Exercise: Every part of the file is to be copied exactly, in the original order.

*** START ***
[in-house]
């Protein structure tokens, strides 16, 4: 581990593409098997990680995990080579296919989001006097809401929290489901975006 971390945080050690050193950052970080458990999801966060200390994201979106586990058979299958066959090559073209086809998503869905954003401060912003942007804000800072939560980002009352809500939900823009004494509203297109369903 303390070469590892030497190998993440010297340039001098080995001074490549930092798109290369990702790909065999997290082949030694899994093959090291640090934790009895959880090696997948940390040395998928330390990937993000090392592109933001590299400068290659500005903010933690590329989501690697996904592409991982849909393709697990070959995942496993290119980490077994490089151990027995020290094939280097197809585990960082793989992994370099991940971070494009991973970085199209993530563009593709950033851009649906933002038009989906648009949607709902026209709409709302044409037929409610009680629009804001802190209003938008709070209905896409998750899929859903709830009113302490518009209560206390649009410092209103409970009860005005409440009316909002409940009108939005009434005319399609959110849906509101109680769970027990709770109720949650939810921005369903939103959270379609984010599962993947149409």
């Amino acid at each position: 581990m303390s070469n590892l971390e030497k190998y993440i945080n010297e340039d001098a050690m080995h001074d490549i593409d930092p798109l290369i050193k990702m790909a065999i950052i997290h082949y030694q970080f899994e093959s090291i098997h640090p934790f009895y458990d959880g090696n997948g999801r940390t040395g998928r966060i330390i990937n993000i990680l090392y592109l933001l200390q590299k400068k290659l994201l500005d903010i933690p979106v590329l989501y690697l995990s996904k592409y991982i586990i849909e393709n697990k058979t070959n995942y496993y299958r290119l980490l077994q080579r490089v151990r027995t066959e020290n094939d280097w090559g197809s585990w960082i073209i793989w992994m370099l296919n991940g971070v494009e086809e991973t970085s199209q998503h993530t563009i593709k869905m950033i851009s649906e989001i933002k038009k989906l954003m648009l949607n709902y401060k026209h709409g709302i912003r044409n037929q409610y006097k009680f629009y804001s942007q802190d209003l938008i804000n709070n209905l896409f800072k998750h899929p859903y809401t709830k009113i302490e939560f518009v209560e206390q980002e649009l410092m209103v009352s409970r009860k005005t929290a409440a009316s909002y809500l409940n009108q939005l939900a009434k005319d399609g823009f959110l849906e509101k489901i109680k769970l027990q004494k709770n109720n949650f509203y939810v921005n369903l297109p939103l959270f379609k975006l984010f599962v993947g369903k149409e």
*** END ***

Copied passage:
[in-house]
């Protein structure tokens, strides 16, 4: 581990593409098997990680995990080579296919989001006097809401929290489901975006 971390945080050690050193950052970080458990999801966060200390994201979106586990058979299958066959090559073209086809998503869905954003401060912003942007804000800072939560980002009352809500939900823009004494509203297109369903 303390070469590892030497190998993440010297340039001098080995001074490549930092798109290369990702790909065999997290082949030694899994093959090291640090934790009895959880090696997948940390040395998928330390990937993000090392592109933001590299400068290659500005903010933690590329989501690697996904592409991982849909393709697990070959995942496993290119980490077994490089151990027995020290094939280097197809585990960082793989992994370099991940971070494009991973970085199209993530563009593709950033851009649906933002038009989906648009949607709902026209709409709302044409037929409610009680629009804001802190209003938008709070209905896409998750899929859903709830009113302490518009209560206390649009410092209103409970009860005005409440009316909002409940009108939005009434005319399609959110849906509101109680769970027990709770109720949650939810921005369903939103959270379609984010599962993947149409």
């Amino acid at each position: 581990m303390s070469n590892l971390e030497k190998y993440i945080n010297e340039d001098a050690m080995h001074d490549i593409d930092p798109l290369i050193k990702m790909a065999i950052i997290h082949y030694q970080f899994e093959s090291i098997h640090p934790f009895y458990d959880g090696n997948g999801r940390t040395g998928r966060i330390i990937n993000i990680l090392y592109l933001l200390q590299k400068k290659l994201l500005d903010i933690p979106v590329l989501y690697l995990s996904k592409y991982i586990i849909e393709n697990k058979t070959n995942y496993y299958r290119l980490l077994q080579r490089v151990r027995t066959e020290n094939d280097w090559g197809s585990w960082i073209i793989w992994m370099l296919n991940g971070v494009e086809e991973t970085s199209q998503h993530t563009i593709k869905m950033i851009s649906e989001i933002k038009k989906l954003m648009l949607n709902y401060k026209h709409g709302i912003r044409n037929q409610y006097k009680f629009y804001s942007q802190d209003l938008i804000n709070n209905l896409f800072k998750h899929p859903y809401t709830k009113i302490e939560f518009v209560e206390q980002e649009l410092m209103v009352s409970r009860k005005t929290a409440a009316s909002y809500l409940n009108q939005l939900a009434k005319d399609g823009f959110l849906e509101k489901i109680k769970l027990q004494k709770n109720n949650f509203y939810v921005n369903l297109p939103l959270f379609k975006l984010f599962v993947g369903k149409e």